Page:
Alright I'm trying to get my pellet grill up and running prior to Thanksgiving and I seem to have a seized motor.

The past few days I was working on clearing a pellet clog in the middle of the auger shift. After many struggles and disassembling the housing to try to force the drive shift I managed to burn out the clog and the unit started to run albeit weakly and backwards likely due to me putting the motor on backwards.

I went to try to reverse the direction and now the motor is seized. I have removed the motor from the gearbox to ensure no major gear issues and tested it independently and it just hums.

I have cleaned the motor and the housing without luck. I can insert the motor and drive into the housing and it spins freely when not under load. Under load and in either direction it hums and resists rotation in either direction.

Pictures are attached.enter image description here

  • 1
    \$\begingroup\$ that is not a DC motor ... seized means that bearings are so damaged that the rotor will not turn ... you are describing something else \$\endgroup\$
    – jsotola
    Nov 25, 2021 at 0:32
  • \$\begingroup\$ did you install the stator backward? (the part in the picture) \$\endgroup\$
    – jsotola
    Nov 25, 2021 at 0:35
  • \$\begingroup\$ When you say it turns freely under no load -- are you spinning the motor's rotor (the round thing that goes into the round hole in that frame)? Or are you spinning something else, like the output shaft of the gearbox. Those motors are dead simple, and the electrical part usually Does Not Die -- it's usually some mechanical part that wears out or corrodes. \$\endgroup\$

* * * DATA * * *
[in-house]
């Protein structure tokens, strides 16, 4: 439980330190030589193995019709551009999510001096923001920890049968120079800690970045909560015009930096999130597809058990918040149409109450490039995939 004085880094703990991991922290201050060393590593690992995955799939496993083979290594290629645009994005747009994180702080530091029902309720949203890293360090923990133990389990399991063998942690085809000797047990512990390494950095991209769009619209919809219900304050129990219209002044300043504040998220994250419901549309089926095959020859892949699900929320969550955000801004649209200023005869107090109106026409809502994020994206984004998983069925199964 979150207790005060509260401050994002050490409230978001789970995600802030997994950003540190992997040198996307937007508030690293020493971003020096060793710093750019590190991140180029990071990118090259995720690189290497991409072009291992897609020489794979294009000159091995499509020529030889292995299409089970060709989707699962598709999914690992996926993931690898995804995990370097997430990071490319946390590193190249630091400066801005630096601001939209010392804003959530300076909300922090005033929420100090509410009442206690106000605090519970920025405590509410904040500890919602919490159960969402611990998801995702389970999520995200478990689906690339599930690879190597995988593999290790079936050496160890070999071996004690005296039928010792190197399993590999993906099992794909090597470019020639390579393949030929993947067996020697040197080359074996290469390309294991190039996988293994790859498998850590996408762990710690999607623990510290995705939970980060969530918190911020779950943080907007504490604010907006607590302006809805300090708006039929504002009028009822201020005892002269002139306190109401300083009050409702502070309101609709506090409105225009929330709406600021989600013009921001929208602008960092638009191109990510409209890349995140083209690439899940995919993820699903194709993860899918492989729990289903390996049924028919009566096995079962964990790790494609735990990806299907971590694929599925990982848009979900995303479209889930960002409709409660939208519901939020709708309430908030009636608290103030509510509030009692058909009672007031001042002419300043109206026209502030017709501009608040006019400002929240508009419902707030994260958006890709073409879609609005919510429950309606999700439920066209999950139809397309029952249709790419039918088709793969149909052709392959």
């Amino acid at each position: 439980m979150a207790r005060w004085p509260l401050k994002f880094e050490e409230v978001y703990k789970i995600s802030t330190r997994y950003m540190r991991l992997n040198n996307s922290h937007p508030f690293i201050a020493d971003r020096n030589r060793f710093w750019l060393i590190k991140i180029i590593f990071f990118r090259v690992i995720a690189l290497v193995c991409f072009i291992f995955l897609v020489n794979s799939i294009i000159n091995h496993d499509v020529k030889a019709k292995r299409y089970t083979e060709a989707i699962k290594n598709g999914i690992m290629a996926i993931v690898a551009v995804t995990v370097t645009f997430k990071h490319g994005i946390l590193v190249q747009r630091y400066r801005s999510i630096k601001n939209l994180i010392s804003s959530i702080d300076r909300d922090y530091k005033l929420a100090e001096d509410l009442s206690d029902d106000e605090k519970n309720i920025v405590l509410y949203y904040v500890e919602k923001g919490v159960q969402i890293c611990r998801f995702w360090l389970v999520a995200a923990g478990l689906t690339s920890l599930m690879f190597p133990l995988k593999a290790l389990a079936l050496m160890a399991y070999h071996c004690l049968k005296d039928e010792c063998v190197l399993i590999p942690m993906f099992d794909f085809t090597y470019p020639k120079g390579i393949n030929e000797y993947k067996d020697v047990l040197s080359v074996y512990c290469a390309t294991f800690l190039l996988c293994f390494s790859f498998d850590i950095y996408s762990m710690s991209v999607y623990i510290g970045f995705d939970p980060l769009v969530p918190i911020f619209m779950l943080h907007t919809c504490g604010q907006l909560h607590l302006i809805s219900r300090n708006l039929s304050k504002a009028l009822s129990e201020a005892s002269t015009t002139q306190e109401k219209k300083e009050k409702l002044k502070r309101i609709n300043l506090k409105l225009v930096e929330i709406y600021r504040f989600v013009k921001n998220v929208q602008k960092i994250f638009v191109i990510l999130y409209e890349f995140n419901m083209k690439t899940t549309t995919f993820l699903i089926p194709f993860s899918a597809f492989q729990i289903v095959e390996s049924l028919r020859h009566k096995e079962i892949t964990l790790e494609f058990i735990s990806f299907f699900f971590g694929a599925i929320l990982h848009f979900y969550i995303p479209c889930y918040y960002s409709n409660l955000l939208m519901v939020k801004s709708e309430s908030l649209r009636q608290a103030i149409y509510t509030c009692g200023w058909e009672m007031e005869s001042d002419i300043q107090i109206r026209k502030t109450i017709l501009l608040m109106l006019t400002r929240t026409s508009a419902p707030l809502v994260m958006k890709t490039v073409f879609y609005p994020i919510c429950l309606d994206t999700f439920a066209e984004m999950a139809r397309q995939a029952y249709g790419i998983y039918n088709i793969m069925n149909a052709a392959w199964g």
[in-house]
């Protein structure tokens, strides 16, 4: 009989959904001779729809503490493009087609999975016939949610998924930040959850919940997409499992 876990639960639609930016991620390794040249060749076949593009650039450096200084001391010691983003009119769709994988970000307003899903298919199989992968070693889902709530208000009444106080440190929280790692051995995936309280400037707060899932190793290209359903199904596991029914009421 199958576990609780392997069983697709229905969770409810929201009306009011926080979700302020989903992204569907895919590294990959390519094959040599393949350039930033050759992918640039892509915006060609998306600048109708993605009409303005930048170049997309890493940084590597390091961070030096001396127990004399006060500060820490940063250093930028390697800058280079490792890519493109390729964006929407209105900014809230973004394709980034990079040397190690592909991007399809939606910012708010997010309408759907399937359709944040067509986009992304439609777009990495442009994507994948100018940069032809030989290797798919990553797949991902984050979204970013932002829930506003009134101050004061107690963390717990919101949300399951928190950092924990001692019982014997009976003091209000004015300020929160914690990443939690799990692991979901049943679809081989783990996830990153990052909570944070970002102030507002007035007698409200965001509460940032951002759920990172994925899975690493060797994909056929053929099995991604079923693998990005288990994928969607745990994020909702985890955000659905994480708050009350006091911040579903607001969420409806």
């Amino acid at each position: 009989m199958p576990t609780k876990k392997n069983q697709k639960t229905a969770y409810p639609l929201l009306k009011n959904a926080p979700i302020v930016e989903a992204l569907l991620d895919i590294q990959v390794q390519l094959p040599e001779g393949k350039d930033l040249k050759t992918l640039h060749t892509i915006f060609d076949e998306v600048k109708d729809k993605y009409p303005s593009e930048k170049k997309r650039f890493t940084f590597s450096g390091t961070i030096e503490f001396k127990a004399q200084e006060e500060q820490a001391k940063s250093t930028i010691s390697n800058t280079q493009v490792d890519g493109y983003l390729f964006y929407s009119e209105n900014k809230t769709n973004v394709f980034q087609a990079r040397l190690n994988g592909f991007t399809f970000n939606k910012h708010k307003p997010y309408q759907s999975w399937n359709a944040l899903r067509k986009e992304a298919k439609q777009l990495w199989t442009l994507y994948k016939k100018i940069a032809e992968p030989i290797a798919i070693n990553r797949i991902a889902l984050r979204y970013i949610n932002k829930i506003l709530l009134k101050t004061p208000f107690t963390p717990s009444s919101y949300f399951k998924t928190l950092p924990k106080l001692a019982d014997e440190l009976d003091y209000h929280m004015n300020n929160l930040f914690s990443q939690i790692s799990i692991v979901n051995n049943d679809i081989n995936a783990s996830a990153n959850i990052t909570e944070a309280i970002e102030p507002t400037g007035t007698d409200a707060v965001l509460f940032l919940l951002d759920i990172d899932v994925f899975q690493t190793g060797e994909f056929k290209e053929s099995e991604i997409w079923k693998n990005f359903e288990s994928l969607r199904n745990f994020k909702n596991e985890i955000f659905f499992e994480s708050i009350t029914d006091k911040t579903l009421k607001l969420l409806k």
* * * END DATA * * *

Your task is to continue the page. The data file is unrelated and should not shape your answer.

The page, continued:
– TimWescott
    Nov 25, 2021 at 0:36

1 Answer 1


That's just the frame of a typical consumer shaded-pole induction motor -- the thing that goes into the round hole is the motor's rotor.

There's only three things that can be broken: the frame (the part pictured), the rotor, or the mechanical assembly (bearings and whatnot). If it spins freely with no load, then it's not the bearings. If turning it on doesn't pull the rotor in some direction that it rubs and won't turn, then it's not the whatnot.

I'm finding it really hard to believe that you could have burnt the thing out -- usually when those go, it's the bearings. Just about any ceiling fan will have an assembly like the one you picture (and a rotor); if you get desperate you could try a different frame in place of the one you have. Ditto the rotor, if you can find one that fits mechanically.


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